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Treatment Name: Acalabrutinib (Calquence®)

Acalabrutinib (Calquence®) is a Chemotherapy Regimen for Lymphoma, Mantle Cell

How does acalabrutinib work?
Acalabrutinib is an oral chemotherapy medication designed to cause cancerous B-lymphocytes to leave the bone marrow and lymph nodes and enter the bloodstream where they die more quickly.

Goals of therapy:
Acalabrutinib is taken to decrease the size of lymph nodes, decrease the size of an enlarged spleen, increase the number of good cells made in the bone marrow, and kill cancerous Mantle Cell Lymphoma (MCL) cells. Patients may benefit from increased appetite, disappearance of swollen lymph nodes, and improvement in normal blood cell counts. Acalabrutinib is not usually considered a cure for MCL and is used to control symptoms or prevent MCL from progressing (getting worse).

Schedule

  • Usual starting dose: 100 mg oral capsule by mouth twice daily, every day

Duration of therapy is indefinite, meaning that acalabrutinib should be taken as long as it is working and side effects are tolerable.

Note: Individual doses may vary based upon your Doctor's recommendation, or drug availability.

Side Effects

In clinical studies, the most commonly reported side effects of acalabrutinib are shown here:

  • Headache, (38%)
  • Bleeding, mostly in the form of bleeding, (31%)
  • Diarrhea, (31%)
  • Fatigue, (27%)
  • Muscle pain, (21%)
  • Cough, (19%)
  • Nausea, (18%)
  • Fever, (15%)
  • Anemia [low red blood cells], (12%)
  • Neutropenia [low white blood cells], (10%)
  • Thrombocytopenia [low platelets], (6%)
  • Pneumonia, (6%)
  • Liver injury, (4%)
  • Urinary tract infection, (4%)
  • High blood pressure, (2%)
  • Tumor lysis syndrome, (2%)
  • Vomiting, (2%)
  • Shingles [an infectious rash caused by a virus], (2%)
  • Eye infection, (2%)

Acalabrutinib may increase your risk of developing atrial fibrillation, or afib. However, none of the 124 patients in the clinical study developed afib while taking acalabrutinib.

On average, 6% of patients discontinue treatment due to unacceptable side effects.

Note: Sepsis, a potentially life-threatening infection in the bloodstream, occurred in 2% of patients in the original clinical trial. Although sepsis is unlikely, it is important to recognize signs and symptoms of this infection in order to treat sepsis quickly if it occurs. Signs of a serious infection may include: fever, chills, shaking, word-finding difficulty or confusion, low blood pressure, flushing, and dizziness.

Side effect videos Side Effect Videos
BleedingBleedingDiarrheaDiarrheaFatigue Fatigue PainPainNausea and VomitingNausea and VomitingAnemiaAnemiaNeutropenic FeverNeutropenic Fever

Monitoring

How often is monitoring needed?
Labs (blood tests) may be checked before treatment then periodically until stable. Labs often include: Complete Blood Count (CBC), Comprehensive Metabolic Panel (CMP), uric acid, phosphorous, lactate dehydrogenase (LDH), plus any others your doctor may order.

Tumor lysis syndrome may occur. Depending on baseline uric acid level and LDH, allopurinol may need to be taken for 7 to 28 days to help your kidneys eliminate uric acid.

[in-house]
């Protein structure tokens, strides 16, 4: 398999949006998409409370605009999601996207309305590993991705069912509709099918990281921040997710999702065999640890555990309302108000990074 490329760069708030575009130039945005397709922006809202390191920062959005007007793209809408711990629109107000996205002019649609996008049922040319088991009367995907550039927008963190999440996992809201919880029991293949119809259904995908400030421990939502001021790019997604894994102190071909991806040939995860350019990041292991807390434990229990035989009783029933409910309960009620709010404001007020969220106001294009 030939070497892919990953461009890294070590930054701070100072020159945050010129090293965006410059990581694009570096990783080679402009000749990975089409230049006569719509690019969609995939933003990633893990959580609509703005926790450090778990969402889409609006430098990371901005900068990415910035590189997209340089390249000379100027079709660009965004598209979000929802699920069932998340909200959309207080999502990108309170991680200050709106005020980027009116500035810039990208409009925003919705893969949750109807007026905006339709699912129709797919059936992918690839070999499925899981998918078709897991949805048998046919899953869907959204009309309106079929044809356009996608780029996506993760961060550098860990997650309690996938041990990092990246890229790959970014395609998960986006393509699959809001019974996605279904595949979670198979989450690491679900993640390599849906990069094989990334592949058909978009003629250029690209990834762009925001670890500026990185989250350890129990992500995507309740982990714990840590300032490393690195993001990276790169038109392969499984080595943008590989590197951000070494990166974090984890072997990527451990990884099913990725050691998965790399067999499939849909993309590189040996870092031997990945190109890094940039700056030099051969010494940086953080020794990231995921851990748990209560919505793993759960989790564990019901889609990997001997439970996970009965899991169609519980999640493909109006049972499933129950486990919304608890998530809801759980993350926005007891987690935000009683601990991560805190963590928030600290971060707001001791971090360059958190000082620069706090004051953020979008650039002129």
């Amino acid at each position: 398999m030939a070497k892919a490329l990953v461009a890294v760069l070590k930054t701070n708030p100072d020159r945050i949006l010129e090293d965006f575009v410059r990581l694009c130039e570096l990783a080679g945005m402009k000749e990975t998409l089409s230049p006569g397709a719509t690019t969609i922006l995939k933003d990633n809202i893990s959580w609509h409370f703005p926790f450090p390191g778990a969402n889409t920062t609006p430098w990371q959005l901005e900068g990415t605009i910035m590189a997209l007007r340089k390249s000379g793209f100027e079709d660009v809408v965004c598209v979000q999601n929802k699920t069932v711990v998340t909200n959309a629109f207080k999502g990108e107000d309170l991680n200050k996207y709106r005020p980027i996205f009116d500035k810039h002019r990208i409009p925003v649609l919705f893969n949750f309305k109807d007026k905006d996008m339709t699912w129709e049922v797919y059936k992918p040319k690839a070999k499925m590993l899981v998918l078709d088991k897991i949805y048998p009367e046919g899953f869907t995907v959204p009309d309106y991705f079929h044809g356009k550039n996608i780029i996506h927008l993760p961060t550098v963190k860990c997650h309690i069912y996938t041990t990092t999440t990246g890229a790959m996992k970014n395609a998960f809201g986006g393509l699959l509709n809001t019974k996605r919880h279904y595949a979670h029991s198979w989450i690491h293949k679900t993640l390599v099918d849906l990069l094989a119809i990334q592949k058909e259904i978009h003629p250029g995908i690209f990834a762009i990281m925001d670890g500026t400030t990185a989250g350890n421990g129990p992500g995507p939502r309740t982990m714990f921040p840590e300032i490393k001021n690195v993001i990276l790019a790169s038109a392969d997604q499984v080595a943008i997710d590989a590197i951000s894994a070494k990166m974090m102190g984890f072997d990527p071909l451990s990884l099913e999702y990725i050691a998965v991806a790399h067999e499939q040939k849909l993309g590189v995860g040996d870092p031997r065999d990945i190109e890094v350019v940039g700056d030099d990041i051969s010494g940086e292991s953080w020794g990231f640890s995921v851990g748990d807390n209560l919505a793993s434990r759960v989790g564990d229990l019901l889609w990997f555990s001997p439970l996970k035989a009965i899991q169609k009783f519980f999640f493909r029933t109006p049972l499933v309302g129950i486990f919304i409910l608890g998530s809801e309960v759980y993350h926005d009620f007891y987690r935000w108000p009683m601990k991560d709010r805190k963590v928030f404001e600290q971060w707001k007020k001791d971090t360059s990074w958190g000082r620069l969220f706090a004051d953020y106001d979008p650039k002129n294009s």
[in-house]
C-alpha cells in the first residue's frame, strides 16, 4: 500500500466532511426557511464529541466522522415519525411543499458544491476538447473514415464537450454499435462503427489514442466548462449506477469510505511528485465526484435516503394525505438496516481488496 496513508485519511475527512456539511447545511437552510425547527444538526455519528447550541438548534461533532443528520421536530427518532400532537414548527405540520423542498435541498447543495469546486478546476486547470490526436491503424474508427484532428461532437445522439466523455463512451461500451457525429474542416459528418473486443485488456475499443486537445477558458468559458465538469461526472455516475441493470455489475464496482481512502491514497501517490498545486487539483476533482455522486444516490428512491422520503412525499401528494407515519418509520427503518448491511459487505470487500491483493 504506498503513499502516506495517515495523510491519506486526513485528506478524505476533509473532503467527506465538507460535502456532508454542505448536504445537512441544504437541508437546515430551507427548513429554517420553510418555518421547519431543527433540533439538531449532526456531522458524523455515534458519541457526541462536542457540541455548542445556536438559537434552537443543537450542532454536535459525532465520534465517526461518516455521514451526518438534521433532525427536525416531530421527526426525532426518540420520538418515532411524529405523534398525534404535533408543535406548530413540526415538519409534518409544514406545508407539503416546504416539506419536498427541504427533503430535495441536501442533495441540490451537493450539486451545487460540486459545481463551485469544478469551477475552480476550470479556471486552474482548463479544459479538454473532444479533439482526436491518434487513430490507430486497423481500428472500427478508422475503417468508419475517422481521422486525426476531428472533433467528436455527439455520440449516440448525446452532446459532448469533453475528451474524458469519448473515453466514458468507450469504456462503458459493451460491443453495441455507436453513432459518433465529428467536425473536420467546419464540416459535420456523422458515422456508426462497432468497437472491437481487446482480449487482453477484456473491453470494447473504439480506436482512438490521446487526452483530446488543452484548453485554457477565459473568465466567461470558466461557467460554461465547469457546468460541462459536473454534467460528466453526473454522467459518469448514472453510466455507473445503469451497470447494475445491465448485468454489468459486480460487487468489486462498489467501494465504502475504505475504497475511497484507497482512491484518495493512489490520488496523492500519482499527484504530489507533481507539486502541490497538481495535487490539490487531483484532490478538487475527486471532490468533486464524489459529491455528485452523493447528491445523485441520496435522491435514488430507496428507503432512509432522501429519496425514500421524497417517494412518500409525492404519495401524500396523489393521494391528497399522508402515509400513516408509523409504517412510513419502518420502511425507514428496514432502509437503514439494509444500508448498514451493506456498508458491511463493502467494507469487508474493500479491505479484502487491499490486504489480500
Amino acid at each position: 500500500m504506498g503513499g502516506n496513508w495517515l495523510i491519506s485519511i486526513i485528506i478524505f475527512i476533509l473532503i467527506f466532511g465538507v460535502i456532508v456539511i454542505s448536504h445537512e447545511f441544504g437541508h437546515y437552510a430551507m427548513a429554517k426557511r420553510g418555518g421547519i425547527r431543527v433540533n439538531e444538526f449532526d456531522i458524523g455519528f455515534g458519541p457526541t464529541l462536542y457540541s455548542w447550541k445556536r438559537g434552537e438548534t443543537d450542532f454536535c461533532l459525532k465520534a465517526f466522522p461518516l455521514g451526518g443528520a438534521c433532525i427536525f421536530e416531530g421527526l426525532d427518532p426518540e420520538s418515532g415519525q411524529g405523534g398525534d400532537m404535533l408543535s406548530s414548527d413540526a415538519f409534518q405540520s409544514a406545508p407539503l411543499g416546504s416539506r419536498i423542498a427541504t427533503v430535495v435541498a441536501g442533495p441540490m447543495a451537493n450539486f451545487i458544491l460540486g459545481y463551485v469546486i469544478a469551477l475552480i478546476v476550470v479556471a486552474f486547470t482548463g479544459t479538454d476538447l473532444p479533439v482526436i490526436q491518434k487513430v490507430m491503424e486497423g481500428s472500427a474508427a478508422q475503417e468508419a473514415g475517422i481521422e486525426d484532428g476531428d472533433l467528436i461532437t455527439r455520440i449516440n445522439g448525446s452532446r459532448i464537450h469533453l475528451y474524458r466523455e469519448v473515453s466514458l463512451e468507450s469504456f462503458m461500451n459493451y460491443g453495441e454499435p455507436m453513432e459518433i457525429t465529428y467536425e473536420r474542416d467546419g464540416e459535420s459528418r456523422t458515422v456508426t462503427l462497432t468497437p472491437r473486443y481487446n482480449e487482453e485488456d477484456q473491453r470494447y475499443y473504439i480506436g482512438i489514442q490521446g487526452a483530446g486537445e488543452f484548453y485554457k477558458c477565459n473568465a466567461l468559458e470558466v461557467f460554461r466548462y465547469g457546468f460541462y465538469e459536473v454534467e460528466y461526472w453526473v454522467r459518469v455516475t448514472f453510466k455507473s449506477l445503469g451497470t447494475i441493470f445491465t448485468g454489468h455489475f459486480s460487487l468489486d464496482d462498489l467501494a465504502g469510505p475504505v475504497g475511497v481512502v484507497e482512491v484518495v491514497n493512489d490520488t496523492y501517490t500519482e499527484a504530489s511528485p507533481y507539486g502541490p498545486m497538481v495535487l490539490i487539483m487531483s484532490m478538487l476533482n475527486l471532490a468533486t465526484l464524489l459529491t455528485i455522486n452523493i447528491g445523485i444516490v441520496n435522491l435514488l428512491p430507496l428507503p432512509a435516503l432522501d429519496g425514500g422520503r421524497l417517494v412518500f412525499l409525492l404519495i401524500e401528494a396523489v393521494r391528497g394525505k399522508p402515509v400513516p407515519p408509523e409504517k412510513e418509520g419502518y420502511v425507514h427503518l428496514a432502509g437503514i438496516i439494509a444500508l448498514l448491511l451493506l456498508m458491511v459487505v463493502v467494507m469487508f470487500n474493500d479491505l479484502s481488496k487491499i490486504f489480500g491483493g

How often is imaging needed?
Imaging may be checked before treatment and during treatment if there is concern for bleeding or an infection. Imaging may include: X-rays, magnetic resonance imaging (MRI), computerized tomography (CT) scans, or positron emission tomography (PET) scans. An electrocardiogram (ECG, or EKG) may be recommended if you feel that your heart is racing, which could be a sign of atrial fibrillation.

How might blood test results/imaging affect treatment?
Depending upon the results, your doctor may advise to continue acalabrutinib as planned, reduce the dose, delay the next dose until the side effect goes away, or switch to an alternative therapy.

ChemoExperts Tips

  • Ask your doctor if you are up to date on your pneumonia vaccines.  Vaccination against pneumonia could prevent this life-threatening illness
  • Bleeding risk may be increased. The reason for this is not known. Patients should report any signs of bleeding to their doctor immediately. If you are taking an antiplatelet medication to prevent a heart attack or an anticoagulant (blood thinner) for a blood clot, acalabrutinib may further increase your risk for bleeding. Talk with your doctor about the risks and benefits of taking this with other medications that increase the risk of bleeding
  • As acalabrutinib may increase the risk of bleeding, it is important to tell the hematologist (cancer doctor) when you are having surgery or dental work and what type. They will then consider the risks versus benefits of temporarily holding acalabrutinib therapy for up to 7 days pre- and post-surgery or dental procedure. The length of time to hold doses will depend upon the type of surgery and the risk of bleeding
  • Acalabrutinib may increase the risk of developing a bacterial, viral, or fungal infection. Be sure to tell your doctor if you develop any signs of an infection such as fever and chills after starting therapy. You may be given antibiotics, antifungals, and antiviral medications while taking acalabrutinib to help prevent an infection from occurring